But does the study on which these headlines are based support such claims?
In a controlled experiment, there are independent variables (e.g. specific foods or nutrients) and dependent variables (e.g. health outcomes).
Ideally, an adjustment is made to only one independent variable, then the dependent variables are monitored for any effects of that adjustment.
If more than one independent variable is adjusted at once, it can’t be determined which adjustment is responsible for any observed effects.
The study in question compared an intervention group – instructed to follow a diet of vegetables, grains, legumes, and fruits without animal products or added fats, supplement Vitamin B12, and attend weekly support meetings – to a control group – asked to not make any dietary change (4).
The intervention group lost weight, decreased liver and muscle fat levels, and improved markers of insulin resistance, compared to the control group.
So, the intervention group did benefit from their low-fat vegan diet.
However, the study wasn’t designed to show if that’s because the diet was low-fat and/or vegan, as the headlines might suggest.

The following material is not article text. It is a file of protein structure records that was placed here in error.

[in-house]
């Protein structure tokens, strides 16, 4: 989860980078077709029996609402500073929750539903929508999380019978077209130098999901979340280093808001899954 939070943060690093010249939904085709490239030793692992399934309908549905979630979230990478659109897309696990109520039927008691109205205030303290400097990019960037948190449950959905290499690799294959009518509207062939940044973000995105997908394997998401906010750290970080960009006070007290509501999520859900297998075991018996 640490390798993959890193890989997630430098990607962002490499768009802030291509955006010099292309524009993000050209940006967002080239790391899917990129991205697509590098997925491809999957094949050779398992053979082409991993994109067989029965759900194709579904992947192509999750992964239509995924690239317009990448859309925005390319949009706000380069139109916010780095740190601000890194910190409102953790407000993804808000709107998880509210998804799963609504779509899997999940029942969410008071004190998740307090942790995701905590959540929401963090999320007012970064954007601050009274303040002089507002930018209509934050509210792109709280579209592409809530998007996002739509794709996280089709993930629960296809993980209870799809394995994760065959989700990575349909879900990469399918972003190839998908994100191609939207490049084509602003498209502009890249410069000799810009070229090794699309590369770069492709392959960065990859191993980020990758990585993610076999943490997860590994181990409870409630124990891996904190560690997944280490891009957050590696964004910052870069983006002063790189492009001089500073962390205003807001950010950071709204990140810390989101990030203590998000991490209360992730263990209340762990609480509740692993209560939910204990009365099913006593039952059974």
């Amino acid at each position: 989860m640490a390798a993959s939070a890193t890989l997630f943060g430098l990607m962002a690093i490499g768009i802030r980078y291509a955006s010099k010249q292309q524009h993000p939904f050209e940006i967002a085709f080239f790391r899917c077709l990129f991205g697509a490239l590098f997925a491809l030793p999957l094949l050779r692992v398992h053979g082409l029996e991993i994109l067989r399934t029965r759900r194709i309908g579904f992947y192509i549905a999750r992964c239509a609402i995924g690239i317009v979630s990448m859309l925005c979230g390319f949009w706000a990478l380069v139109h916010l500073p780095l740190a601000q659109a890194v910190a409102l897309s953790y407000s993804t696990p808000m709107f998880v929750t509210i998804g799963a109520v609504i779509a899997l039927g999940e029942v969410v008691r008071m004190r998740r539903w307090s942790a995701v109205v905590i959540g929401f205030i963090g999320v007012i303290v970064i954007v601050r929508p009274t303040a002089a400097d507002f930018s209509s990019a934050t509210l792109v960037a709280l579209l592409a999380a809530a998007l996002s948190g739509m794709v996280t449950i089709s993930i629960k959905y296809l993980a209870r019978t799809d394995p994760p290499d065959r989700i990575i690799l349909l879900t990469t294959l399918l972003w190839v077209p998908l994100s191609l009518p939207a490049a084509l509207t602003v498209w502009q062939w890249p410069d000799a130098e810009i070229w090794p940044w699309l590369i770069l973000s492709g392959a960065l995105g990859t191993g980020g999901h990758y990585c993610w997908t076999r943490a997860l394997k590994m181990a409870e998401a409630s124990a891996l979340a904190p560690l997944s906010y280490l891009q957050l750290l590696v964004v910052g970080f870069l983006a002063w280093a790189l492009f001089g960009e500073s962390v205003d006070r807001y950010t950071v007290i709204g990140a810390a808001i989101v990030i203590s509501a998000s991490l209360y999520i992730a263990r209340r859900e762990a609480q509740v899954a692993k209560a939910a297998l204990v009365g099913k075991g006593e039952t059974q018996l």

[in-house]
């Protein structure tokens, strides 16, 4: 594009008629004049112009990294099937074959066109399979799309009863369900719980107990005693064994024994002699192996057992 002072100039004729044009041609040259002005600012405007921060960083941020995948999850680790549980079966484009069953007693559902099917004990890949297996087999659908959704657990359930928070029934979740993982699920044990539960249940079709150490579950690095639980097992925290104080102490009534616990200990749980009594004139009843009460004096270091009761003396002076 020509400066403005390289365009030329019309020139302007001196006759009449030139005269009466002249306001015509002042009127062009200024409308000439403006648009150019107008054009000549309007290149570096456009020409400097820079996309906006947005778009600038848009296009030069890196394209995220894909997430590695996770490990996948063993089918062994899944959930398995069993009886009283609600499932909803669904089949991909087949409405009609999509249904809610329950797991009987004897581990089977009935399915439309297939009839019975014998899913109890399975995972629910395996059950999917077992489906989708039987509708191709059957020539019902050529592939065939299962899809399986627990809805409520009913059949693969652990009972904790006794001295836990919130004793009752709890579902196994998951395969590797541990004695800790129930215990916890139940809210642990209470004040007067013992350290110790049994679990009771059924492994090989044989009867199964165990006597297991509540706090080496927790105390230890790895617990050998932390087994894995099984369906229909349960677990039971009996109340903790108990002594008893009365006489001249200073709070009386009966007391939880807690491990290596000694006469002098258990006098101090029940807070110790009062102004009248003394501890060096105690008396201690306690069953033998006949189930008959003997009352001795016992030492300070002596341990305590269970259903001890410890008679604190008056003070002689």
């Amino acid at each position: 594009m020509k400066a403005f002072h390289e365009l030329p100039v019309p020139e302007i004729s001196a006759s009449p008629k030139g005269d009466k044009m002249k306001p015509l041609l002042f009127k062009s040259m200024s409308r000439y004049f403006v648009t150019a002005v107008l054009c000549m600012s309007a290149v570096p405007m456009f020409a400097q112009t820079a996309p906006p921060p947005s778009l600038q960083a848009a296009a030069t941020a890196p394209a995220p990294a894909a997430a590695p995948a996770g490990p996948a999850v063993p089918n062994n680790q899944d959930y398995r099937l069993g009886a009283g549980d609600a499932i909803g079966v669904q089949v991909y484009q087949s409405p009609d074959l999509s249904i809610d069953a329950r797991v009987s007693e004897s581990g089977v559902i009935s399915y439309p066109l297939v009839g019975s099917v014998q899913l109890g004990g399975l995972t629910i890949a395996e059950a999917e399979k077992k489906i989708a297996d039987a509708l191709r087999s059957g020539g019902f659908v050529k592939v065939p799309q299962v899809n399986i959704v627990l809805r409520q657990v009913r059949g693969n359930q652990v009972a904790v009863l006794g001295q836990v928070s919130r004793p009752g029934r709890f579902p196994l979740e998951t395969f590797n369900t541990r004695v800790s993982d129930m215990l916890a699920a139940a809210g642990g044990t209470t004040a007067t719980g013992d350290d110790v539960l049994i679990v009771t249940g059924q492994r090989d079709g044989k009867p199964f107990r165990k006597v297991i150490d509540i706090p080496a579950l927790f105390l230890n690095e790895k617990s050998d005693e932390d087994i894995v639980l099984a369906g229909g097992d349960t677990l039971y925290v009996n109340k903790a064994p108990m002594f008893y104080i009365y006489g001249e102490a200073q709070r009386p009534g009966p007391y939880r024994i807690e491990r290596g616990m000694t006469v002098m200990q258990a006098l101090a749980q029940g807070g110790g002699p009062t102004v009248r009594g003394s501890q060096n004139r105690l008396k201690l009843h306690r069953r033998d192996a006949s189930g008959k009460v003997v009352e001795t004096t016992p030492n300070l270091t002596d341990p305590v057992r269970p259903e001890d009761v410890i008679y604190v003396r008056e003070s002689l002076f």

With so many changes to the intervention group’s diet, we can’t tell whether or how each change played a role in the observed health outcomes.
Furthermore, previous studies have shown prioritizing food quality to promote eating less, weight loss, and improvements in multiple disease risk factors, regardless of relative amounts of dietary fat or animal products (5,6,7).
Thus, it’s likely the intervention group’s benefits were due to an overall improvement in dietary quality, as evident by increased fiber intake, decreased caloric intake, and reportedly high adherence.
If you’re looking to improve your health, consider first prioritizing high quality, minimally-processed, nutrient dense foods.
This will likely take you further than worrying about any specific food or nutrient.
Oh, and take any news headline with a hefty grain of salt 🙂
You’ve got this.